I used to hate (meat) farmers, because they’re heartless.  It comes with the territory.  The guy we bought this place off used to lease a paddock to a farmer who ‘grew’ calves for veal. Eventually the grief-stricken bellowing of the mother cows left without their little ones got to him, and he ended the lease arrangement.  But I guess the farmer with the calves had no objection.  That’s farmers for you.

And yet, they’ll tenderly nurse a newborn lamb beside the hearth, bottle-feeding through the night till it’s big enough to…what? Eat, that’s what. They care, and yet – they don’t care. So in our family discussion about how to make this place pay, eventually, one thing is resolutely crossed off the list – livestock for meat or milk.

So what does that leave?  Nut trees, for one.  Last week I went to a jazz evening (everyone there was over 75) and whaddya know – I ended up at the same table as the couple who first turned this property from bush-block to pasture, and planted the (now moribund) hazelnuts. Serendipity, thy name is Turnips!

‘I’m sorry to have to tell you,’ says me, guiltily, ‘they’re not doing very well.’

‘That’s because they haven’t been watered,’ says the old guy. ‘We set up this magnificent irrigation system, but nobody’s used it!’

‘That’s because we can’t work out how,’ says me. ‘How about you come down and show us!’

So I take their phone number and promise to invite them over sometime soon, so they can see what their precious property’s come to in the hands of city know-nothings, and tell us how to do it right.  I’m looking forward to this very much – as I have no pride.

Anyway, apart from nuts, there are things like alpacas and goats, who give their fleece but not their lives to the cause of making us slightly more affluent.  So I’m thinking this is the way to go, long term.  I will become a goat-herd.

Angora goats are extremely cute – but they need the equivalent of Alcatraz to keep them from running off in search of greener pastures.  They also stop you from going on holidays, unless you’ve lined up a goat-sitter.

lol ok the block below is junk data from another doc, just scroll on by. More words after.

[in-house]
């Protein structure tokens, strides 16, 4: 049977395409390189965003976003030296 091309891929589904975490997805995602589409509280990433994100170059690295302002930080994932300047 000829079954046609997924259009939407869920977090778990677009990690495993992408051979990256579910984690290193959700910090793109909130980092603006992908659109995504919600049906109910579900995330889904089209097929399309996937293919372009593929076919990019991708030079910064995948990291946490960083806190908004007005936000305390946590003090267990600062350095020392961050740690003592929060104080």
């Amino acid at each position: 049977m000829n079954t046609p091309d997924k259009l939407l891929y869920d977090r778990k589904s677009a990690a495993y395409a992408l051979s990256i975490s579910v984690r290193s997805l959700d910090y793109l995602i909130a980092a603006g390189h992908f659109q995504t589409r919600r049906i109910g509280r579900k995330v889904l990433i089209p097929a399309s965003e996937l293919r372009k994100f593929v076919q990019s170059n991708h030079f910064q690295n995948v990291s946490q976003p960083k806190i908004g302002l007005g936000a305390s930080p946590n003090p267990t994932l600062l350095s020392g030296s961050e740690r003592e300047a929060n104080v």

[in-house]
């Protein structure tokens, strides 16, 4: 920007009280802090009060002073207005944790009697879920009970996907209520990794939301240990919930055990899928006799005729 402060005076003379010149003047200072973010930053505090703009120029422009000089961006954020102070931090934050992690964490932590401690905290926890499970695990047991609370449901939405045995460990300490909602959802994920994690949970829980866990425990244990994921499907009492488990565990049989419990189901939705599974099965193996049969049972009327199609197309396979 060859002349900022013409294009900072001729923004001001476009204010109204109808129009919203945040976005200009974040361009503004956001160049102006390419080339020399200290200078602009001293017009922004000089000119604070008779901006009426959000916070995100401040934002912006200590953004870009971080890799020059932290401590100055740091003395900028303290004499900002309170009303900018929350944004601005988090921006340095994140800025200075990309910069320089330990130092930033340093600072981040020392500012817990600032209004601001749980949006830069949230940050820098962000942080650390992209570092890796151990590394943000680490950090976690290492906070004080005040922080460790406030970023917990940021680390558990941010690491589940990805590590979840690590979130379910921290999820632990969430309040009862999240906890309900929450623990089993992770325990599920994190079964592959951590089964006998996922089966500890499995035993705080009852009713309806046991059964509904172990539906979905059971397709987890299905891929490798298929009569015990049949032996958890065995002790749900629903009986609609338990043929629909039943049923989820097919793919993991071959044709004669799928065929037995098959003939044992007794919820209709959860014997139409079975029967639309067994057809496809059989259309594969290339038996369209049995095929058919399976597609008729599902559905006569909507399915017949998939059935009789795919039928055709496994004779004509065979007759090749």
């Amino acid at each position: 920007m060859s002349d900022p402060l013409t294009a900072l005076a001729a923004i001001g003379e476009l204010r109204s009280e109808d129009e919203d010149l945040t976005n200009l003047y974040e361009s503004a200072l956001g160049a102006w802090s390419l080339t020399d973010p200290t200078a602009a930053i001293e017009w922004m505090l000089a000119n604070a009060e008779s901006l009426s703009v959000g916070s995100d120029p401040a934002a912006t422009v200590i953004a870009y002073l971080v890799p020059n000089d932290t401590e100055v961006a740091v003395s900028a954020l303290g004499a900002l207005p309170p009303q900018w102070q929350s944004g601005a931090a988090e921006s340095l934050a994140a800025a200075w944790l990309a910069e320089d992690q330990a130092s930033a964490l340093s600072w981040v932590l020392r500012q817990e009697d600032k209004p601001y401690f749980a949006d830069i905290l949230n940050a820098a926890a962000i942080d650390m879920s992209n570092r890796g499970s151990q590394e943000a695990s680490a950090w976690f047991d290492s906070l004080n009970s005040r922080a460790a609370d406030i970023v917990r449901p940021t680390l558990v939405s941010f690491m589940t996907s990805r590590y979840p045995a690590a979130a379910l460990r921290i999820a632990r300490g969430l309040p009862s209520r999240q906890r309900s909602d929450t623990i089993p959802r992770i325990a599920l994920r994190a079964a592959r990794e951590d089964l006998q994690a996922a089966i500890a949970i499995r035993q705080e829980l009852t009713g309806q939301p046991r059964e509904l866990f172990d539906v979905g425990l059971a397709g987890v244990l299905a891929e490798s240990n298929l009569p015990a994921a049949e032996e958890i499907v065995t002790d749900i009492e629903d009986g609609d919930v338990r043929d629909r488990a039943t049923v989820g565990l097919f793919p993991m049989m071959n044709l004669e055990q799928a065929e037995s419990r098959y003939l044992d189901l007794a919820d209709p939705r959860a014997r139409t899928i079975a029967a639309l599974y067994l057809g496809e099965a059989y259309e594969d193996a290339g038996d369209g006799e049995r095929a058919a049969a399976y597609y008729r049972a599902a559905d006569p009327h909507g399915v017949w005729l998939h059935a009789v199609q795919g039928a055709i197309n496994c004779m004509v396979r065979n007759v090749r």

So the plan is holiday, then fences, then goats. The gorgeous model pictured is Griselda, who belongs to one of my farming clients.

So, how do you feel about the carnivore business?

Reason No 18: For chrissake, just chuck it out now!

“Annual income twenty pounds, annual expenditure nineteen [pounds] nineteen [shillings] and six [pence], result happiness. Annual income twenty pounds, annual expenditure twenty pounds ought and six, result misery.” (Mr Micawber, Dickens)

Yes, kind of.  But it’s more complicated than that.

There are two kinds of people who live in the Country.  They are called Rich Countryfolk and Poor Countryfolk.

Rich Countryfolk live in mansions with acres of polished ash flooring, antique armoires (whatever they are) and expensive twisty things known as ‘sculpture’. They don’t call the local tradesmen when they strike a household problem or need to renovate – they run a tender process.

Poor Countryfolk enjoy disintegrating bed linen, cracked toilets, rotting verandahs, stained china and plastic ware that’s been around so long it’s almost part of the ecology.

What they share is the two constants of country life: dirt and isolation.  BUT…

When you’re cleaning for rich countryfolk, you better not leave a dust mite prancing on the marble benchtops, or a stray thread on the Axminster.  And yes, if you’re rich you can pay for company.

When you’re cleaning for poor countryfolk, the word ‘clean’ is relative.  If you scrub too much of the mould off, the floor will probably come with it.  As for company, visitors tend to shrink from the general odor of rotting food scraps and wildlife-infested weatherboard.

Poor Countryfolk, in my line of work, are usually Old Countryfolk., and if you’re poor when you’re old, there’s absolutely nothing you can do about it.  You are not going to make it big with an internet startup.  You’re not going to pay your credit card off with next month’s bonus salary check.   When I see someone in their eighties sticking it out at some shack in the bush that’s falling down around their ears, with rumoured invisible children who live on the other side of the country/world, eking out the potato stew they made a week ago and wearing clothes that are held together by dirt and holes…I admire their bravery and pity their situation.

Although maybe I shouldn’t.  There is a sort of twisted pleasure in poverty.  I’ve recently developed an unnatural interest in the (mainly downwards) fluctuations of our bank account.  We’re what you call asset rich but cash poor, so I’ve taken to scrooging on my weekly shop- do we REALLY need more butter?…oh look, there’s toilet paper for $5.99 a dozen!  When I get to the register and they say ‘that’ll be $59 please’ I just about have an orgasm.  I’ve beaten last week’s record ($67.52)!  Oh yes, yes!!!

This is known as an STD (Shopping Tightfistedness Disorder.  Far from suffering, I get a perverted thrill from using up the last cruddy vegetable in the fridge, or sticking the discarded ends of stuff in the garden to see if it makes more stuff (yes, it sometimes does).  Using ripped bedsheets as mulch (oh yes!), foam boxes as planters (more, more!), cheap spray paint as instant glamour for old plastic garden furniture (don’t stop!).  I like being in straitened circumstances, as other people might enjoy handcuffs. It’s a sort of challenge.  Make those ends meet, baby!  How low can I go!